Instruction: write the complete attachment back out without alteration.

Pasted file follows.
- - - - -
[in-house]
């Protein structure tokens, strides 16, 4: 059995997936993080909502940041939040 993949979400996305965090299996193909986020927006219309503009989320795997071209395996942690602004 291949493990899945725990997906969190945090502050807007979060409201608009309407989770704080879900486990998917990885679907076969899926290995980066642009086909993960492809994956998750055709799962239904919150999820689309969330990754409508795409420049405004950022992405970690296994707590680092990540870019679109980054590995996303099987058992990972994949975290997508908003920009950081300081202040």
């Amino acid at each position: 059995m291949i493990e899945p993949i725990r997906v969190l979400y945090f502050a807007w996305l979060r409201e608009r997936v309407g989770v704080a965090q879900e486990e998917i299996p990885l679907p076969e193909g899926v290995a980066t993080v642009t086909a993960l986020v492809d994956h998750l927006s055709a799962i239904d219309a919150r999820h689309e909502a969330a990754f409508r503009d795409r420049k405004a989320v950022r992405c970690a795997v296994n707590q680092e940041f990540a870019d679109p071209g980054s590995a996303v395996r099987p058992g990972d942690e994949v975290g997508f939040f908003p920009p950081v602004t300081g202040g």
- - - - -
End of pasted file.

[in-house]
């Protein structure tokens, strides 16, 4: 059995997936993080909502940041939040 993949979400996305965090299996193909986020927006219309503009989320795997071209395996942690602004 291949493990899945725990997906969190945090502050807007979060409201608009309407989770704080879900486990998917990885679907076969899926290995980066642009086909993960492809994956998750055709799962239904919150999820689309969330990754409508795409420049405004950022992405970690296994707590680092990540870019679109980054590995996303099987058992990972994949975290997508908003920009950081300081202040």
């Amino acid at each position: 059995m291949i493990e899945p993949i725990r997906v969190l979400y945090f502050a807007w996305l979060r409201e608009r997936v309407g989770v704080a965090q879900e486990e998917i299996p990885l679907p076969e193909g899926v290995a980066t993080v642009t086909a993960l986020v492809d994956h998750l927006s055709a799962i239904d219309a919150r999820h689309e909502a969330a990754f409508r503009d795409r420049k405004a989320v950022r992405c970690a795997v296994n707590q680092e940041f990540a870019d679109p071209g980054s590995a996303v395996r099987p058992g990972d942690e994949v975290g997508f939040f908003p920009p950081v602004t300081g202040g």